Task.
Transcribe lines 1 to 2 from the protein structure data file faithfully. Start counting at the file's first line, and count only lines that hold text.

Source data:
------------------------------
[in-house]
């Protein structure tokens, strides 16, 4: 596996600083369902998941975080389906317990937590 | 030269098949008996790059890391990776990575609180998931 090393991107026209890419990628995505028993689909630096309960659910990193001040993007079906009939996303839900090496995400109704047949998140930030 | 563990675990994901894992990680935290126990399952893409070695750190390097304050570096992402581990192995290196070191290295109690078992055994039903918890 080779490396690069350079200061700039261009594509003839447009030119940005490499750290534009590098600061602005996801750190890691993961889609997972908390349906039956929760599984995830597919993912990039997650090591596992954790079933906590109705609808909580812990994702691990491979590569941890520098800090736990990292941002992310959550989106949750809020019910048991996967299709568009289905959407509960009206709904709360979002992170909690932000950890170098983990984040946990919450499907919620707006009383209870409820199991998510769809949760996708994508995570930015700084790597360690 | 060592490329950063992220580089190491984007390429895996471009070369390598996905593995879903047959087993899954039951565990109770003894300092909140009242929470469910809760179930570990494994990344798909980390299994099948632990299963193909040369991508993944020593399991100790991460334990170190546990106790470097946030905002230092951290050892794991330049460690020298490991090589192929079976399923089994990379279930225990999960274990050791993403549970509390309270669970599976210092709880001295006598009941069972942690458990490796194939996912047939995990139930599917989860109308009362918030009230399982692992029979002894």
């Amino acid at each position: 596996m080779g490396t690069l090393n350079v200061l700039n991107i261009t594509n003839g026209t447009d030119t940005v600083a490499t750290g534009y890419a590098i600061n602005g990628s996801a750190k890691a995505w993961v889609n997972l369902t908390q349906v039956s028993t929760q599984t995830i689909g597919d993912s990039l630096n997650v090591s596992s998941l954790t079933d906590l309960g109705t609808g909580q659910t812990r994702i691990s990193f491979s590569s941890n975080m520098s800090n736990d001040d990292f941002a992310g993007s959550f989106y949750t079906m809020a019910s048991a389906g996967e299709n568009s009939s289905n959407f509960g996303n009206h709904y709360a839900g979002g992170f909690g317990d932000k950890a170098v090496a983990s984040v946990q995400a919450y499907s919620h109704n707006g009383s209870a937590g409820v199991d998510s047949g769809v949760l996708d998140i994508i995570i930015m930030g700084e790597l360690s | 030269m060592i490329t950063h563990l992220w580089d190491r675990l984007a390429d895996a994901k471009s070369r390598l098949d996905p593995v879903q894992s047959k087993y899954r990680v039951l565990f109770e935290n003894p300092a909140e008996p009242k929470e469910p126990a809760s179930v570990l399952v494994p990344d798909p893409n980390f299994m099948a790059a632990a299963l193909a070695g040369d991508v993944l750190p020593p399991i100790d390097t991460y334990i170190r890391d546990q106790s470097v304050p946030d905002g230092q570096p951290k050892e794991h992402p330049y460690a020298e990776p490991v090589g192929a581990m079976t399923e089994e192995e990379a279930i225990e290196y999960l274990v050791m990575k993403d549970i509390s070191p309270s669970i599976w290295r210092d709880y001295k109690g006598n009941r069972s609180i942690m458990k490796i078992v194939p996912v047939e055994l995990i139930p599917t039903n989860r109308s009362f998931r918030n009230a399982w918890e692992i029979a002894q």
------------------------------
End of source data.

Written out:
[in-house]
């Protein structure tokens, strides 16, 4: 596996600083369902998941975080389906317990937590 | 030269098949008996790059890391990776990575609180998931 090393991107026209890419990628995505028993689909630096309960659910990193001040993007079906009939996303839900090496995400109704047949998140930030 | 563990675990994901894992990680935290126990399952893409070695750190390097304050570096992402581990192995290196070191290295109690078992055994039903918890 080779490396690069350079200061700039261009594509003839447009030119940005490499750290534009590098600061602005996801750190890691993961889609997972908390349906039956929760599984995830597919993912990039997650090591596992954790079933906590109705609808909580812990994702691990491979590569941890520098800090736990990292941002992310959550989106949750809020019910048991996967299709568009289905959407509960009206709904709360979002992170909690932000950890170098983990984040946990919450499907919620707006009383209870409820199991998510769809949760996708994508995570930015700084790597360690 | 060592490329950063992220580089190491984007390429895996471009070369390598996905593995879903047959087993899954039951565990109770003894300092909140009242929470469910809760179930570990494994990344798909980390299994099948632990299963193909040369991508993944020593399991100790991460334990170190546990106790470097946030905002230092951290050892794991330049460690020298490991090589192929079976399923089994990379279930225990999960274990050791993403549970509390309270669970599976210092709880001295006598009941069972942690458990490796194939996912047939995990139930599917989860109308009362918030009230399982692992029979002894």